Title - Live at the Baked Potato!
Artist - Charged Particles
For those unaware, on their latest collaboration, Bay Area jazz trio Charged Particles joins forces with powerhouse Bay Area saxophonist Tod Dickow in a heartfelt tribute to iconic tenor saxophonist Michael Brecker.
Set for release this October 8th, 2021 on Summit Records, the album will be released concurrently with Brecker’s biography, Ode to a Tenor Titan by acclaimed author, Bill Milkowski.
Staggering in its authenticity and collective desire by the participants to get it right, Live at the Baked Potato! is a fitting testament to the late tenor titan’s greatness.
Furthermore, no less an authority than Randy Brecker has given his stamp of approval: “Everyone’s at the top of their Mike game here. I found myself pinching my arm to remind myself that Mike is sadly no longer with us,” Randy said.
In tackling Michael Brecker’s imposing oeuvre, the band reveals the genius of his compositional prowess, a side of the multi-faceted musician that was often overshadowed by his legendary chops.
Yet there is no attempt here to recreate Michael Brecker’s awesome technique — no transcriptions of his heroic solos, no slavish adherence to every nuance of his classic recordings.
Instead, the Bay Area group successfully captures the essence of Michael’s spirit in their faithful renditions of his tunes spanning three decades, rendered with their own signature sound and approach.
2. Arc of the Pendulum
3. African Skies
4. Never Alone
5. Not Ethiopia
6. Slings and Arrows
7. Talking to Myself
8. The Mean Time
9. Song for Barry
This quite vibrantly alive, mesmerizingly authentic and joyful album opens on the gently frenetic Peep and the Arc of the Pendulum and then backs those up seamlessly with the atmospherically charged, foot-tapping delights of African Skies, the effortlessly laid back and sumptuous Never Alone and then we get the swirlingly energetic and creatively frenetic Not Ethiopia.
Next up is one of my own personal favorites on this sumptuous live album, the veritable musical smorgasbord of rhythmic melodies, stylings and so much more contained within the ten minutes of Slings and Arrows which is in turn followed by the calmer aurora of Talking to Myself, the album rounding out on the melodically impassioned rhythms of The Mean Time, closing on the foot-tapping verve of Song for Barry.
The success of the group’s mission to honor Michael is due in no small part to the contributions of veteran San Francisco tenor saxophonist Tod Dickow, whose sheer force and fluent execution of some typically unconventional Breckerian lines seem to lift the entire band throughout this March 17th, 2019, performance at the intimate Baked Potato in Los Angeles’ quaint Studio City neighborhood.
“I certainly listened to enough of Mike’s music that it’s going to come out in my playing,” said Dickow, who delivers with passionate intensity on classic Brecker tunes like the hard-charging Peep (from Brecker’s third Impulse! album, 1990’s Now You See It…(Now You Don’t), Arc of the Pendulum (from 1999’s Time Is Of the Essence) and a chops-busting The Mean Time (from Michael’s 2007 swan song, Pilgrimage).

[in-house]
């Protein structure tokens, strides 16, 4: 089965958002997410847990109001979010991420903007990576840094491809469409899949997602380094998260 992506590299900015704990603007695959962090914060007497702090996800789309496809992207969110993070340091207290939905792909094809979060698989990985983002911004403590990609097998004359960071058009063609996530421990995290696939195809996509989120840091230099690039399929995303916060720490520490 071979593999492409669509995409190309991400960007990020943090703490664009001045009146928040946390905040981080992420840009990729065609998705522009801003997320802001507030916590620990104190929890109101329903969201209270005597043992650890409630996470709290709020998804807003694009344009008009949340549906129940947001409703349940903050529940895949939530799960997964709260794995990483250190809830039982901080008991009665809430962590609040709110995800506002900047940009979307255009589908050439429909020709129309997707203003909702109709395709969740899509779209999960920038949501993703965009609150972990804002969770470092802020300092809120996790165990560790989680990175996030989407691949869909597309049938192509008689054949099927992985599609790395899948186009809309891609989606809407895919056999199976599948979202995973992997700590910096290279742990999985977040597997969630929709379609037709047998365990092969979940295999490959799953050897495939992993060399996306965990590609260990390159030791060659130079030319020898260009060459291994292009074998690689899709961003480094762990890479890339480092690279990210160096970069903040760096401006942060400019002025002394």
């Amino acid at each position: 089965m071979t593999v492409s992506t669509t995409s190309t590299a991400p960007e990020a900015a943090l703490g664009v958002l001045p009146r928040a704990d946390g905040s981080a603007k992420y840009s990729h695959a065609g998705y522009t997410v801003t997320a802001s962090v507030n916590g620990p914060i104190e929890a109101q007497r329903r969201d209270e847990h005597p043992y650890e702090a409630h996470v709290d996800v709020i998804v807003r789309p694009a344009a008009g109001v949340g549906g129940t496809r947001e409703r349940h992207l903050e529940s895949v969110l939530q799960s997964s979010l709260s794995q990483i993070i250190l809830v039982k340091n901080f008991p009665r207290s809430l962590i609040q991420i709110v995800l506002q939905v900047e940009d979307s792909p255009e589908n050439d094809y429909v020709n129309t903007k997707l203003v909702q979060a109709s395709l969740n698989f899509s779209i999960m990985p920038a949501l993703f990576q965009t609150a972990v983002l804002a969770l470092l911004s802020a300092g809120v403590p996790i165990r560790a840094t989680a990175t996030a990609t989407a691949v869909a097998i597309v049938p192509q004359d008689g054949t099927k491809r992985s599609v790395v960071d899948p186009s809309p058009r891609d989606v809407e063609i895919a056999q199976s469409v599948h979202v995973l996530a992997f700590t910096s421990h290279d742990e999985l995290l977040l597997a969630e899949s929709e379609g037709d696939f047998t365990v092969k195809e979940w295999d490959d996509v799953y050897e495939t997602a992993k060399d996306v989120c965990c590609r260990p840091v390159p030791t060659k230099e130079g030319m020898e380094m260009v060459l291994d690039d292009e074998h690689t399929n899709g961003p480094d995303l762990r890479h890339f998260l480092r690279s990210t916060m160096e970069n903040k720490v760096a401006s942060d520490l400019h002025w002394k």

“But it’s not really like I’ve ever outright tried to imitate him. I just know that some of the devices that he used have become a part of my playing. He’s a model of perfection, and I’ve always looked at his playing as something to strive for,” added Dickow.
The core trio of drummer and founder Jon Krosnick, pianist Murray Low, and bassist Aaron Germain began working together around the Bay Area in 2011. After doing nearly a thousand gigs together as a trio, Krosnick floated the idea of adding a tenor saxophonist in order to do a full-fledged Michael Brecker tribute.
“I’m always looking for new projects - something to change things up for us and our listeners, to keep our performances interesting,” said Krosnick. Keyboardist Low knew exactly who to recruit to stand in front of the band for this adventure: “There’s only one guy: Tod,” he said. “Tod has had a passion for getting it right and capturing the Brecker sound. In rehearsals, he guided us through ‘the Michael vision’ – he’s absorbed so much from his listening over the years. It’s really helped us with authenticity,” said Low.
While Dickow’s muscular tenor prowess is a formidable presence throughout Live at the Baked Potato!, kudos must also be given to inventive keyboardist Low, whose nimble segueing from piano to organ to sampled sounds and assorted synths during the set (courtesy of some complicated splits on his keyboard allowing him to cover multiple parts at once) helped capture the richness of the original studio recordings by Brecker’s various bands.
Germain’s seamless doubling from electric to upright bass provided the band with much-needed versatility to cover this wide swath of Brecker music. And special commendation goes to Charged Particles drummer Krosnick, who has been the driving force behind this band for nearly 30 years ago.
“Mike’s music has been the soundtrack of my life,” he said. “This album is my way of saying thanks to him for so much happiness and inspiration over the years,” says Krosnick.
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